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The King's Daughters   By: (1836-1893)

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The King's Daughters, How Two Girls Kept the Faith, by Emily Sarah Holt.

You will enjoy this book about the time when Mary was Queen of England, following the rise of Protestantism during Henry the Eighth's and Edward the Sixth's reigns. Mary was a Catholic, and during her reign there was a time when people with the Protestant faith were apt to be tortured and burnt at the stake.

So the King of the title is the King of Heaven, and his daughters are those women who retain their faith even up to the moment when they die in the flames. The subtitle is "How Two Girls Kept The Faith".

The problem with killing saintly mothers is that they may leave young children behind them, and a great deal of this book deals with the three young children of one such woman.

The edition used was not registered in the Copyright Library, but it appears to have been a rather badly printed pirated version. It was not an easy job to create this e book, but I believe the author would approve of what we have done for you.

THE KING'S DAUGHTERS, HOW TWO GIRLS KEPT THE FAITH, BY EMILY SARAH HOLT.

CHAPTER ONE.

CHOOSING A NEW GOWN.

"Give you good den, Master Clere!" said a rosy faced countrywoman with a basket on her arm, as she came into one of the largest clothier's shops in Colchester. It was an odd way of saying "Good Evening," but this was the way in which they said it in 1556. The rosy faced woman set down her basket on the counter, and looked round the shop in the leisurely way of somebody who was in no particular hurry. They did not dash and rush and scurry through their lives in those days, as we do in these. She was looking to see if any acquaintance of hers was there. As she found nobody she went to business. "Could you let a body see a piece of kersey, think you? I'd fain have a brown or a good dark murrey 'd serve me somewhat that should not show dirt, and may be trusted to wear well. Good den, Mistress Clere! Have you e'er a piece o' kersey like that?"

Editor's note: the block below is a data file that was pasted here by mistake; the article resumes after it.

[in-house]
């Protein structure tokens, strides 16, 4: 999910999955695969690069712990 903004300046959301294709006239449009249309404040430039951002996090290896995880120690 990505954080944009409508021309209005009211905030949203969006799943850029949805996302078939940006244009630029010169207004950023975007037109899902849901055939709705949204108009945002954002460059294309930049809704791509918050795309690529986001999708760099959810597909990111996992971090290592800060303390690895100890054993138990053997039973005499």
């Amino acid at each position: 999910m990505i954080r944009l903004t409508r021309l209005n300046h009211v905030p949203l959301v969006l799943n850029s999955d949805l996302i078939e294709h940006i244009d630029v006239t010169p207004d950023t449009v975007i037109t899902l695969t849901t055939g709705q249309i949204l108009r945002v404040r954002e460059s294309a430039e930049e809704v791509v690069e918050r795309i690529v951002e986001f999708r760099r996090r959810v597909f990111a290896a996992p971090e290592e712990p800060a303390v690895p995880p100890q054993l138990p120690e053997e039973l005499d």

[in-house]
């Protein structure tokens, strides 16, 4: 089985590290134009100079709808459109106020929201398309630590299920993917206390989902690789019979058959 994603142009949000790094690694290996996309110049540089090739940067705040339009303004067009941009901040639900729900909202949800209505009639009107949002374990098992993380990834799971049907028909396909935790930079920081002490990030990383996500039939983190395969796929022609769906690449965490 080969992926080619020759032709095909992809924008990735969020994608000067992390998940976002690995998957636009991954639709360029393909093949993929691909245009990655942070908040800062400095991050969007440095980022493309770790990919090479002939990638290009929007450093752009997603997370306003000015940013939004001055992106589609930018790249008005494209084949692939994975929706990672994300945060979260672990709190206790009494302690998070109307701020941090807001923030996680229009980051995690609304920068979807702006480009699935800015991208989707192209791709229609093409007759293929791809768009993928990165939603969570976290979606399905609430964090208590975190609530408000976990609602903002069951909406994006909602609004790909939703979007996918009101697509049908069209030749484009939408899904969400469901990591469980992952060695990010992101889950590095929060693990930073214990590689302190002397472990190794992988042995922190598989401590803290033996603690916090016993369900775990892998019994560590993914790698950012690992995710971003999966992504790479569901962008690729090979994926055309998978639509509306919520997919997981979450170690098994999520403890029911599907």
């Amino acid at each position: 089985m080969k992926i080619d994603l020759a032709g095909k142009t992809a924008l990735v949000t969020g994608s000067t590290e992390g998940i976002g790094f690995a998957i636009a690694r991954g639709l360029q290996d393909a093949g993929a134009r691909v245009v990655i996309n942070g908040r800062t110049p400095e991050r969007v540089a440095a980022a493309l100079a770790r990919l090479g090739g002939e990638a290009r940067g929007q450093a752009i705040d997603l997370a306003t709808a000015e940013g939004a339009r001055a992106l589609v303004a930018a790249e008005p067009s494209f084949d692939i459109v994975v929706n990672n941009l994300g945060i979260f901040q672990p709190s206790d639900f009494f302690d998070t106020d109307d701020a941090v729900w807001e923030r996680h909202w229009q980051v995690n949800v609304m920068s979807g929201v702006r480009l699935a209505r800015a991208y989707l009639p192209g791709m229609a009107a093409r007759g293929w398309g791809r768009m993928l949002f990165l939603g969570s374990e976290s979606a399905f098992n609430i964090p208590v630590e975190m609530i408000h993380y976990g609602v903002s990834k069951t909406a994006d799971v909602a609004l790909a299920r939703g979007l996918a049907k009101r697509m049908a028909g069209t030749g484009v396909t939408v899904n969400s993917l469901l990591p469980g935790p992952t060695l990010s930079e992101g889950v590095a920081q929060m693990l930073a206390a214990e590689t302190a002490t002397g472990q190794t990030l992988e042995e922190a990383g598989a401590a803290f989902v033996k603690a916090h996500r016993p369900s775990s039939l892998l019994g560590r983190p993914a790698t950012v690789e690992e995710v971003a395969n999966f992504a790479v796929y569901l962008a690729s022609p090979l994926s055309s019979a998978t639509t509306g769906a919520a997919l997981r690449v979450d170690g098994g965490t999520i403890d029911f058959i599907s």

Master Nicholas Clere, who stood behind the counter, did not move a finger. He was a tall, big man, and he rested both hands on his counter, and looked his customer in the face. He was not a man whom people liked much, for he was rather queer tempered, and as Mistress Clere was wont to remark, "a bit easier put out than in." A man of few words, but those were often pungent, was Nicholas Clere.

"What price?" said he.

"Well! you mustn't ask me five shillings a yard," said the rosy faced woman, with a little laugh. That was the price of the very best and finest kersey.

"Shouldn't think o' doing," answered the clothier.

"Come, you know the sort as 'ill serve me. Shilling a yard at best. If you've any at eightpence "

"Haven't."

"Well, then I reckon I must go a bit higher."

"We've as good a kersey at elevenpence," broke in Mrs Clere, "as you'd wish to see, Alice Mount, of a summer day. A good brown, belike, and not one as 'll fade and a fine thread for the price, you know. You don't look for kersey at elevenpence to be even with that at half a crown, now, do you? but you'll never repent buying this, I promise you."

Mrs Clere was not by any means a woman of few words. While she was talking her husband had taken down the kersey, and opened it out upon the counter.

"There!" said he gruffly: "take it or leave it."

There were two other women in the shop, to whom Mrs Clere was showing some coarse black stockings: they looked like mother and daughter. While Alice Mount was looking at the kersey, the younger of these two said to the other

"Isn't that Alice Mount of Bentley? she that was had to London last August by the Sheriffs for heresy, with a main lot more?"

"Ay, 'tis she," answered the mother in an undertone.

"Twenty three of them, weren't there?"

"Thereabouts. They stood to it awhile, if you mind, and then they made some fashion of submission, and got let off... Continue reading book >>




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